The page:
Although the Qualified Business Income deduction (QBI or “pass through deduction”) receives all the favorable buzz with the new tax law, we want to make sure that you are aware of another provision established by tax reform – Section 163(j) – which is alarming to your tax-geeky CPA.
First off, does this sound familiar?
- You have multiple stores with each store set up as its own “flow-through” entity and each has similar, but not necessarily the same, ownership.
- Some of the stores are profitable (perhaps the older ones), some are not (perhaps the newer ones).
- You have borrowed money to finance opening new stores, perhaps even from one of your investors.
- When added all together, the gross revenue of all the stores exceeds $25 million (average over preceding three years).
Don’t think I’m painting a picture that is all that unusual.
Now for the rule
New Section 163(j) applies to businesses with gross revenues in excess of $25 million and limits the amount of interest expense you can deduct to 30% of your “adjusted taxable income.” Adjusted taxable income is your taxable income, plus interest expense, plus depreciation/amortization. (Starting in 2022, you cannot add back depreciation and amortization, which makes the limitation easier to affect you). Let’s say in 2019 your taxable income was $100,000 and you deducted interest expense of $50,000 and depreciation of $100,000 to get to that number. Your adjusted taxable income would be $250,000, and the most interest expense you could deduct in the current year would be $75,000, so you are in the clear and can deduct the full amount of interest expense of $50,000.
What if your interest expense was $150,000 with everything else being the same? Then your adjusted taxable income would be $400,000 and the most interest expense you could deduct would be $120,000 (30% of adjustable taxable income) even though your interest expense was $150,000. You would have to carry forward the disallowed portion of $30,000 to a future year (even though you incurred it!!) and do the limitation calculations again in the subsequent year.
Now for the trap
The IRS says when you do business in multiple entities that are not disregarded for tax purposes, you must aggregate the ones with common ownership (complex determination) to determine whether you meet the greater than $25 million gross revenue rule. You would think you can use the profitable stores’ income to offset the interest expense of the less profitable stores BUT that is not the case. You can only use the interest expense of profitable stores against the income from the profitable stores. You cannot use the income from the profitable stores to “absorb” the interest expense of the stores subject to the limitation. Huh?!? You put gross revenues of the stores together to see if you are burdened by the rule, but you keep the stores apart when applying the rule. Seems extraordinarily unfair to this author.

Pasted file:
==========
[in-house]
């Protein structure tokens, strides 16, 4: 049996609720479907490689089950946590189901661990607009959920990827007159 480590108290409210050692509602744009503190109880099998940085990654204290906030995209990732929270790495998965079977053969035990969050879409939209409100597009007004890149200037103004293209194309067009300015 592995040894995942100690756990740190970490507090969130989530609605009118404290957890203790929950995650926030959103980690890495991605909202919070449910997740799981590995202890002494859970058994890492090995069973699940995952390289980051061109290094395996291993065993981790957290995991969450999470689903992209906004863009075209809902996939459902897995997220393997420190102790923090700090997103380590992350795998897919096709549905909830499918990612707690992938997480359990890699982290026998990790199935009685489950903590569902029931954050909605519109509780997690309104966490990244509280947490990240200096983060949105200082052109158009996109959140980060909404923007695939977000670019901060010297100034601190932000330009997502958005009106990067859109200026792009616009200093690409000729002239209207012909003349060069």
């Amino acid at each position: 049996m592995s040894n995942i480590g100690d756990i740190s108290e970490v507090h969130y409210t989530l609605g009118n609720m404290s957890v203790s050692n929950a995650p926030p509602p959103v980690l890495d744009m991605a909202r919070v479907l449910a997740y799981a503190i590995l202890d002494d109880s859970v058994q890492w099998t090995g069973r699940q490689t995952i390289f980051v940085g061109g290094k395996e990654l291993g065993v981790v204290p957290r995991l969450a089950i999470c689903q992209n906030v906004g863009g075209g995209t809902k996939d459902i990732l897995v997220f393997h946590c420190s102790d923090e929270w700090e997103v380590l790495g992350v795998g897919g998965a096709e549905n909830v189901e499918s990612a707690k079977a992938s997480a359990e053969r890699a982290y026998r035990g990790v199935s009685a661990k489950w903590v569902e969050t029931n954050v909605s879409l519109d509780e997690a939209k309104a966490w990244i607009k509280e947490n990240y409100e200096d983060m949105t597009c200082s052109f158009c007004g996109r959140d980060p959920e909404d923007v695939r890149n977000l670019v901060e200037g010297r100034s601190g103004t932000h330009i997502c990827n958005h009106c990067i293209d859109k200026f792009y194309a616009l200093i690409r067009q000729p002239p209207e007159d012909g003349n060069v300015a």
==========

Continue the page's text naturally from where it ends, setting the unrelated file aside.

See the chart which illustrates these inequities. If A owned 100% of all the entities, or if all stores were combined in the same entity, there would be no limitation. Due to the disparate ownership, however, the newer stores in Entity 4 have limitation applied which cannot be absorbed by the mature, profitable stores. A, therefore, will end up paying more tax to the extent of his share of the $280 of limitation in the example.
- A owns 75% of 4 LLCS owning entities 1-4 (each having two stores)
- B, C, D and E, respectively, own the remaining 25% of LLCs owning entities 1-4
- Year is 2019; entities 1 and 2 have been open a number of years while entity 3 stores opened in 2018 and entity 4 stores opened in 2019
|Net income (loss) before 163(j)||c||$1,200||$1,000||$ -||$(2,000)||$200|
|Adjustable taxable income (ATI)||$1,900||$1,560||$1,300||$400||$5,160|
|Limitation (up to 30% of ATI)||b||$570||$468||$390||$120||$1,548|
|Interest expense less than (in excess of) limitation (a-b)||d||$270||$208||$90||$(280)||$288|
|Net income after 163(j) add back of ONLY interest expense in excess of limitation (c minus d)||$1,200||$1,000||$ -||$(1,720)||$480|
The solution? Obviously, combine the profitable stores and less profitable stores into the same entity. Sounds easy, but in real life, you need to involve attorneys and get multiple owners to agree on valuations, etc. Not necessarily accomplished with the stroke of a pen. Another solution? Use equity rather than debt to finance growth which is exactly what the new law intends to accomplish.
There are many levels of complexities that must be dealt with to report this information through multiple flow-through entities. Also, with anything tax-related there are tons of exceptions, complicated rules, etc. so be sure to talk to your Henry+Horne tax advisor.
Bradley Dimond, CPA